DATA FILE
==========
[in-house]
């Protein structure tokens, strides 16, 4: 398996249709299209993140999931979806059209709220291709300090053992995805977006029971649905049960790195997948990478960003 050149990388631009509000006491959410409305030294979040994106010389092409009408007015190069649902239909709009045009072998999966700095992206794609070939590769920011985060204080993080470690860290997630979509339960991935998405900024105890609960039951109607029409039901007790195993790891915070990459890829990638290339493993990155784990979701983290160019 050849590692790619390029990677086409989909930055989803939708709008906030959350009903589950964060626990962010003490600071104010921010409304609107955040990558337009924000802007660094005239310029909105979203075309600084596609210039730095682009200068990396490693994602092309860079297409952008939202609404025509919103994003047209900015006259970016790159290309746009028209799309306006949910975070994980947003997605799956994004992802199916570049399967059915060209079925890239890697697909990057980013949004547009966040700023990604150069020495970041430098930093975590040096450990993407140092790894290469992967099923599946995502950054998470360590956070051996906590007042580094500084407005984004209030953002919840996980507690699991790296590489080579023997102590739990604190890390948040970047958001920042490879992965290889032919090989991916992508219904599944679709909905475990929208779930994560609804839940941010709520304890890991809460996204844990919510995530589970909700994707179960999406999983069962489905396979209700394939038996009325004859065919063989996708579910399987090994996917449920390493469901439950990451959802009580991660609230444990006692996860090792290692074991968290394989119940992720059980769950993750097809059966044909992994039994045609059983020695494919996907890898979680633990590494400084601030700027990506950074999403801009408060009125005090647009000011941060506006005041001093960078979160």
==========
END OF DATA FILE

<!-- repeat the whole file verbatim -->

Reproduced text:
[in-house]
């Protein structure tokens, strides 16, 4: 398996249709299209993140999931979806059209709220291709300090053992995805977006029971649905049960790195997948990478960003 050149990388631009509000006491959410409305030294979040994106010389092409009408007015190069649902239909709009045009072998999966700095992206794609070939590769920011985060204080993080470690860290997630979509339960991935998405900024105890609960039951109607029409039901007790195993790891915070990459890829990638290339493993990155784990979701983290160019 050849590692790619390029990677086409989909930055989803939708709008906030959350009903589950964060626990962010003490600071104010921010409304609107955040990558337009924000802007660094005239310029909105979203075309600084596609210039730095682009200068990396490693994602092309860079297409952008939202609404025509919103994003047209900015006259970016790159290309746009028209799309306006949910975070994980947003997605799956994004992802199916570049399967059915060209079925890239890697697909990057980013949004547009966040700023990604150069020495970041430098930093975590040096450990993407140092790894290469992967099923599946995502950054998470360590956070051996906590007042580094500084407005984004209030953002919840996980507690699991790296590489080579023997102590739990604190890390948040970047958001920042490879992965290889032919090989991916992508219904599944679709909905475990929208779930994560609804839940941010709520304890890991809460996204844990919510995530589970909700994707179960999406999983069962489905396979209700394939038996009325004859065919063989996708579910399987090994996917449920390493469901439950990451959802009580991660609230444990006692996860090792290692074991968290394989119940992720059980769950993750097809059966044909992994039994045609059983020695494919996907890898979680633990590494400084601030700027990506950074999403801009408060009125005090647009000011941060506006005041001093960078979160």